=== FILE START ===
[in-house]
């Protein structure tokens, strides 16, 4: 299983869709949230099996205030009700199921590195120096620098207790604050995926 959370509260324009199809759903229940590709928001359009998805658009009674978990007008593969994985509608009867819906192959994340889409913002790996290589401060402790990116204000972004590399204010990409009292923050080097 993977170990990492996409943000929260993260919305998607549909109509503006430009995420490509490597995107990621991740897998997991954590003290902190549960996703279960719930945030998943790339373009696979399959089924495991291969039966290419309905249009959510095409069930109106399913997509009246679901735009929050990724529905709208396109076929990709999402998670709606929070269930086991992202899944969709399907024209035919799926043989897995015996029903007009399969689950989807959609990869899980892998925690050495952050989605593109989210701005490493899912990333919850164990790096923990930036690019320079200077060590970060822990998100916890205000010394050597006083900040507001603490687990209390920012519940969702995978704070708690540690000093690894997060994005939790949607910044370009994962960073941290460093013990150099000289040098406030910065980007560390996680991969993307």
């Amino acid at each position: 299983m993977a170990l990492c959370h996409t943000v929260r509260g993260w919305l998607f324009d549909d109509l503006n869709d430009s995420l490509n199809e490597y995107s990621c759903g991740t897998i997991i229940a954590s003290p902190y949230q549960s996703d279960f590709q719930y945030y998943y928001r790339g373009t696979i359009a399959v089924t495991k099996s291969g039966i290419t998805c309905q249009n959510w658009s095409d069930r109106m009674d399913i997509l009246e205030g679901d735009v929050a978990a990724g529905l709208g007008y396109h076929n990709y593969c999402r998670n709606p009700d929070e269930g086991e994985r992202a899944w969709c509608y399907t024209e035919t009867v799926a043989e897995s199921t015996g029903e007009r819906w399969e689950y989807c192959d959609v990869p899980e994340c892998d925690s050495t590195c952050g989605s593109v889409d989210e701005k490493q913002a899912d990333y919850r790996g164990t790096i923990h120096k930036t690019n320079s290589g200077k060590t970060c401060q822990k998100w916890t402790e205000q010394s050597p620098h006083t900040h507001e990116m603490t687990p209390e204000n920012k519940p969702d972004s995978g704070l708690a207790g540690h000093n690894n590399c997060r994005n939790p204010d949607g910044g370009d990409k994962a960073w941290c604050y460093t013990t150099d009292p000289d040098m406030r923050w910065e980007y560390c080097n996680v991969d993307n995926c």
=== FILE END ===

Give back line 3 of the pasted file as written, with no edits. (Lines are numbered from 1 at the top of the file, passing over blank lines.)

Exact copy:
């Amino acid at each position: 299983m993977a170990l990492c959370h996409t943000v929260r509260g993260w919305l998607f324009d549909d109509l503006n869709d430009s995420l490509n199809e490597y995107s990621c759903g991740t897998i997991i229940a954590s003290p902190y949230q549960s996703d279960f590709q719930y945030y998943y928001r790339g373009t696979i359009a399959v089924t495991k099996s291969g039966i290419t998805c309905q249009n959510w658009s095409d069930r109106m009674d399913i997509l009246e205030g679901d735009v929050a978990a990724g529905l709208g007008y396109h076929n990709y593969c999402r998670n709606p009700d929070e269930g086991e994985r992202a899944w969709c509608y399907t024209e035919t009867v799926a043989e897995s199921t015996g029903e007009r819906w399969e689950y989807c192959d959609v990869p899980e994340c892998d925690s050495t590195c952050g989605s593109v889409d989210e701005k490493q913002a899912d990333y919850r790996g164990t790096i923990h120096k930036t690019n320079s290589g200077k060590t970060c401060q822990k998100w916890t402790e205000q010394s050597p620098h006083t900040h507001e990116m603490t687990p209390e204000n920012k519940p969702d972004s995978g704070l708690a207790g540690h000093n690894n590399c997060r994005n939790p204010d949607g910044g370009d990409k994962a960073w941290c604050y460093t013990t150099d009292p000289d040098m406030r923050w910065e980007y560390c080097n996680v991969d993307n995926c």